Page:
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Link to an image of this page  Link to an image of this page  [n4v p200]

Abies.

The fir tree

XXXIIII.

Apta fretis abies in montibus editur altis:
Est & in adversis maxima commoditas.[1]

The fir tree that is fit to sail the sea grows high up on the hills. Even in hard circumstances, there is great advantage to be found.

Notes:

1.  This is because it grows strong by withstanding the gales and harsh weather. Contrast Anthologia Graeca, 9.30ff, 105, and the much-translated 376 for an opposing view of the fir tree: “how can the fir, storm-tossed while growing on land, resist the gales at sea?” 9.31 was translated by Alciato (Selecta epigrammata, p. 98).


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    Section: LES ARBRES. View all emblems in this section.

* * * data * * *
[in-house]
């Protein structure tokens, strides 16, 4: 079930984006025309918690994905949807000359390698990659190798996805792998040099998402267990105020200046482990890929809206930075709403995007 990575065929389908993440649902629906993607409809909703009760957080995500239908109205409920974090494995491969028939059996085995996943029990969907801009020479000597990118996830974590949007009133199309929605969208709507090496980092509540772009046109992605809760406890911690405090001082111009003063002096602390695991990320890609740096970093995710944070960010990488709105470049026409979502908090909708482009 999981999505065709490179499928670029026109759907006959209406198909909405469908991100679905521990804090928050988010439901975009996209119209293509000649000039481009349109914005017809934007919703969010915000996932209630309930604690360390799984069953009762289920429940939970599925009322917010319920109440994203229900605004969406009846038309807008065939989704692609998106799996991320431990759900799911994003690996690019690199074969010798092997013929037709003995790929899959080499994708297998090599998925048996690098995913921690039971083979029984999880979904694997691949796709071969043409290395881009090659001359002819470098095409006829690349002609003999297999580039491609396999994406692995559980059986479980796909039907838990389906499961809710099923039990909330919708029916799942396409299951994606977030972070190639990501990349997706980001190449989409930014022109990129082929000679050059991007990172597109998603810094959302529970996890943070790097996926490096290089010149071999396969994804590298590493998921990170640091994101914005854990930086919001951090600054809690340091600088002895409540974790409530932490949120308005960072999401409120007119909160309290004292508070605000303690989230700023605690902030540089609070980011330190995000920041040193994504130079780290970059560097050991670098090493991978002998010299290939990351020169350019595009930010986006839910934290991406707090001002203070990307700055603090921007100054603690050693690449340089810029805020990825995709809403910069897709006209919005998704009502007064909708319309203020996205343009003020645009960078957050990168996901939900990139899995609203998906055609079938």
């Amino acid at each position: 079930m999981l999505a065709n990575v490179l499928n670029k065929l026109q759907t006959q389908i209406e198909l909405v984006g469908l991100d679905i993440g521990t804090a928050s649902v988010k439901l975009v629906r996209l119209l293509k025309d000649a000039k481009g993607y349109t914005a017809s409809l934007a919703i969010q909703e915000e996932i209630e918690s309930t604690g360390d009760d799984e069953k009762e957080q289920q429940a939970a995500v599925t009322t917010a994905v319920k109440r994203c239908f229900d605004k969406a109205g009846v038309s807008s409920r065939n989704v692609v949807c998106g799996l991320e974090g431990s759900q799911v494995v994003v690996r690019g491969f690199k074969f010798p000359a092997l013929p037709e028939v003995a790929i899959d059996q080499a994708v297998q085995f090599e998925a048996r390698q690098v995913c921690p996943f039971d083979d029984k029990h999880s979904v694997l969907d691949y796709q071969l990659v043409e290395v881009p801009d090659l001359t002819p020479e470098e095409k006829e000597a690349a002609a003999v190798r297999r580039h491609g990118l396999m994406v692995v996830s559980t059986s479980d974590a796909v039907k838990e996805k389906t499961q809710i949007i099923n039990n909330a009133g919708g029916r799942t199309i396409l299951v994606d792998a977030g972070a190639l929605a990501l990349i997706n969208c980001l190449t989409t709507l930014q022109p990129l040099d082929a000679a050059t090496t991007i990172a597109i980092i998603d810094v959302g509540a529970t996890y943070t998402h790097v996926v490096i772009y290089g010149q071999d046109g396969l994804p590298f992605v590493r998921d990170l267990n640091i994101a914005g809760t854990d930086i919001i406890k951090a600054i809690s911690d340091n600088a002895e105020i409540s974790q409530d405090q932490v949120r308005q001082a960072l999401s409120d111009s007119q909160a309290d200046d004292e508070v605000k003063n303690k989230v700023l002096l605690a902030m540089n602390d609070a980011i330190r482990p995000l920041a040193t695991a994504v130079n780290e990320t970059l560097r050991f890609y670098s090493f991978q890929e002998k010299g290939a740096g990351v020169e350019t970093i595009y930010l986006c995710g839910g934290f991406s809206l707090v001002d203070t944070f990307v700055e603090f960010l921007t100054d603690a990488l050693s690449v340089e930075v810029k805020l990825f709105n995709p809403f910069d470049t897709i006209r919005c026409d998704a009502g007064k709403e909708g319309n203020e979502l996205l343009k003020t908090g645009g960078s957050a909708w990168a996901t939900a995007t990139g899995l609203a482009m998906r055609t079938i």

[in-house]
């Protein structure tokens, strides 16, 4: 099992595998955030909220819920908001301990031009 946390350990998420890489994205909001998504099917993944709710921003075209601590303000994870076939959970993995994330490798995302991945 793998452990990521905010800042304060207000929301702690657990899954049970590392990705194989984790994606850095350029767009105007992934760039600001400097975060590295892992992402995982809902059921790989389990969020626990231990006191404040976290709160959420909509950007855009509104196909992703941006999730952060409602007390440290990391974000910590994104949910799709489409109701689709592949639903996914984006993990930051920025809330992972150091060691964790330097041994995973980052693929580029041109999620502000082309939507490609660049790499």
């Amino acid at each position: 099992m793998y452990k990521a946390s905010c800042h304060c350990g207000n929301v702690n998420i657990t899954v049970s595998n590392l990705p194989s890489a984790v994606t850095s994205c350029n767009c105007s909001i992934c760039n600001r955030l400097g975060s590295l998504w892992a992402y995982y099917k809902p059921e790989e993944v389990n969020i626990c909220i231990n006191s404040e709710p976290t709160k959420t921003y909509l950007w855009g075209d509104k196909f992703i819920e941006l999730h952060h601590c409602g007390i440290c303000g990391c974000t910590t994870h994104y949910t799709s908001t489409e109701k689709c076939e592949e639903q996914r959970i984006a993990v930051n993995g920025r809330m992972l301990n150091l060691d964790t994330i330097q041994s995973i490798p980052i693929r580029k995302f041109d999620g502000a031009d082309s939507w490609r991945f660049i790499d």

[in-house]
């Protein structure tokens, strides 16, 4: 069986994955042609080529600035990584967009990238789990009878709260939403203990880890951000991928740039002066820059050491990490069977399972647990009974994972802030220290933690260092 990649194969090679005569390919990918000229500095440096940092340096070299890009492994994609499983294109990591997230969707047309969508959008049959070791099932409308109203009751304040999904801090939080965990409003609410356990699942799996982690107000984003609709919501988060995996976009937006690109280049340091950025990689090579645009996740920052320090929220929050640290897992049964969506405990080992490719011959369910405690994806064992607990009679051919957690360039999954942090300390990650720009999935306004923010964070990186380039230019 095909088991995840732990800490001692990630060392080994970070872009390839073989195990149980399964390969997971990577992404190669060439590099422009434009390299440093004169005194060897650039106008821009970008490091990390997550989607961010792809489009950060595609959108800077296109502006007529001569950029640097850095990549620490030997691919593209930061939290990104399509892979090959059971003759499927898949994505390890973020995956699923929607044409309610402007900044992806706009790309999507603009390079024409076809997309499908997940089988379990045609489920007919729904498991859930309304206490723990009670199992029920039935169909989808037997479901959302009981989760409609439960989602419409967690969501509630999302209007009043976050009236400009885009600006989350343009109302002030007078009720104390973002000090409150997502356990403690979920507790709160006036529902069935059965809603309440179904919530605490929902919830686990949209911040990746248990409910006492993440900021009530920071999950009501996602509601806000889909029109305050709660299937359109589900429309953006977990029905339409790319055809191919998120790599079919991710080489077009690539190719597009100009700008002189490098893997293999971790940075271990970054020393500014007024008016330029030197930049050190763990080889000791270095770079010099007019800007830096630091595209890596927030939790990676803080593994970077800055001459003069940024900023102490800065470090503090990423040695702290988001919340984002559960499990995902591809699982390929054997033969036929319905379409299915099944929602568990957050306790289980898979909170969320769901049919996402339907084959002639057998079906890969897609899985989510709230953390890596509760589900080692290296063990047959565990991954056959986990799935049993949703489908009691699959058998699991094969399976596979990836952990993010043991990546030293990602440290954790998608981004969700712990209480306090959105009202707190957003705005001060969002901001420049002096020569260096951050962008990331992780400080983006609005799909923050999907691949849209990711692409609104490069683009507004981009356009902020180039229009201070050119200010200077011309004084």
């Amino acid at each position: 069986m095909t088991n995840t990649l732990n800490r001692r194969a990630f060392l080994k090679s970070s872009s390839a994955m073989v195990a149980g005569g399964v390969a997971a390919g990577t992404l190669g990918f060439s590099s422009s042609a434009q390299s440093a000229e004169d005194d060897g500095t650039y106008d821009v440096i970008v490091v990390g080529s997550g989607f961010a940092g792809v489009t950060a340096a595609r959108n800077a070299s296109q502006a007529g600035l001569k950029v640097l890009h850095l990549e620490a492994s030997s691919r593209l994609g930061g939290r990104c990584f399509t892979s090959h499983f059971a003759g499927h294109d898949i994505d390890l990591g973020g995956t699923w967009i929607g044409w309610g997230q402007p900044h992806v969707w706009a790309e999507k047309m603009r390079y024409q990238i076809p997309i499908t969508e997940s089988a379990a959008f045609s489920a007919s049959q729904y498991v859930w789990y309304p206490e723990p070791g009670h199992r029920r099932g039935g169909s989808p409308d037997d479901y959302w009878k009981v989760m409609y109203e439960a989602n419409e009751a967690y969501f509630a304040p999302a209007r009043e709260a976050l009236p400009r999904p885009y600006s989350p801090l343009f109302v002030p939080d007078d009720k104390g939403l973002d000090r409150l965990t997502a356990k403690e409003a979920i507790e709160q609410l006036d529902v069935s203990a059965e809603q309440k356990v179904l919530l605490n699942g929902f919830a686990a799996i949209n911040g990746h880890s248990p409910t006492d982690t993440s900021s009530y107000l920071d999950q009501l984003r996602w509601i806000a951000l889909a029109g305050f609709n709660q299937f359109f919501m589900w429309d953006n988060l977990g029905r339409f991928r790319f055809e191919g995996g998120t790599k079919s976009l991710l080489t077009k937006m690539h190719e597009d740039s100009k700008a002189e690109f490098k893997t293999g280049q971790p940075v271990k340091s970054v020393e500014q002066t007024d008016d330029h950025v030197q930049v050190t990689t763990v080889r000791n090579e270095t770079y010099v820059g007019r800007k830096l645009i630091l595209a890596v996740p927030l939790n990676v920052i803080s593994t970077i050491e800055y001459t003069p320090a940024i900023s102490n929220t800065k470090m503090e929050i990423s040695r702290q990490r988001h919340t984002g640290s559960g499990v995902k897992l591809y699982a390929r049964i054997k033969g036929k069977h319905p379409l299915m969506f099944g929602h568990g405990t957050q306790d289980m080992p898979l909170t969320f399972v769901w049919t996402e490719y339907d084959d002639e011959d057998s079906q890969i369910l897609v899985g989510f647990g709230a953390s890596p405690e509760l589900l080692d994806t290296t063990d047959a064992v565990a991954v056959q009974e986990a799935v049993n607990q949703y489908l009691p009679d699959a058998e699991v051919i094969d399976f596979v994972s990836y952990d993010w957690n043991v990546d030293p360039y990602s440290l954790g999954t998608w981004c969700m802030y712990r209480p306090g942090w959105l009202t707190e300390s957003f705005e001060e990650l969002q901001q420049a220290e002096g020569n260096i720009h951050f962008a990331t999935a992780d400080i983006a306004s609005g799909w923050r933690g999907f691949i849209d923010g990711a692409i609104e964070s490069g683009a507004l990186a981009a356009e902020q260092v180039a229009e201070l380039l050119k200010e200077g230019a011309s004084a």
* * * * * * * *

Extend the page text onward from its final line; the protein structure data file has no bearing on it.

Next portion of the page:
Link to an image of this page  Link to an image of this page  [R8r p271]

    Le Roure, ou Suse.

    Le Roure fend par trop dur estre,[1] & rond.
    Sedition civile en soy se rompt.

    Le Roure ou Suse, que est la plus dure espece de chesne: est
    en ses parties essentiales si astrinct, & serré avec durté na-
    turelle, que de soy mesme il se eclate, & fend: ses parties se
    entrelaissantes, & desjoignantes jusque au coeur, d’ond puys
    apres par sa durté il donne lieu, & ouverture à mettre le
    coing dedans qui le met par pieces, & l’envoie au feu. Ainsi
    les gens seditieux en une popularité ne se peuvent entrete
    Link to an image of this page  Link to an image of this page  [R8v p272] nir joingtz ensemble: mais par leur trop dur sens, &
    obstination, se separent, & donnent lieu à la main justi
    ciere,d’entrer sur eulx, les dissiper, & mettre au neant.

    Notes:

    1.  Cf. Pliny, Natural History, 16.73.186 (tota ossea est ilex, ‘the holm-oak is entirely bone-like’).


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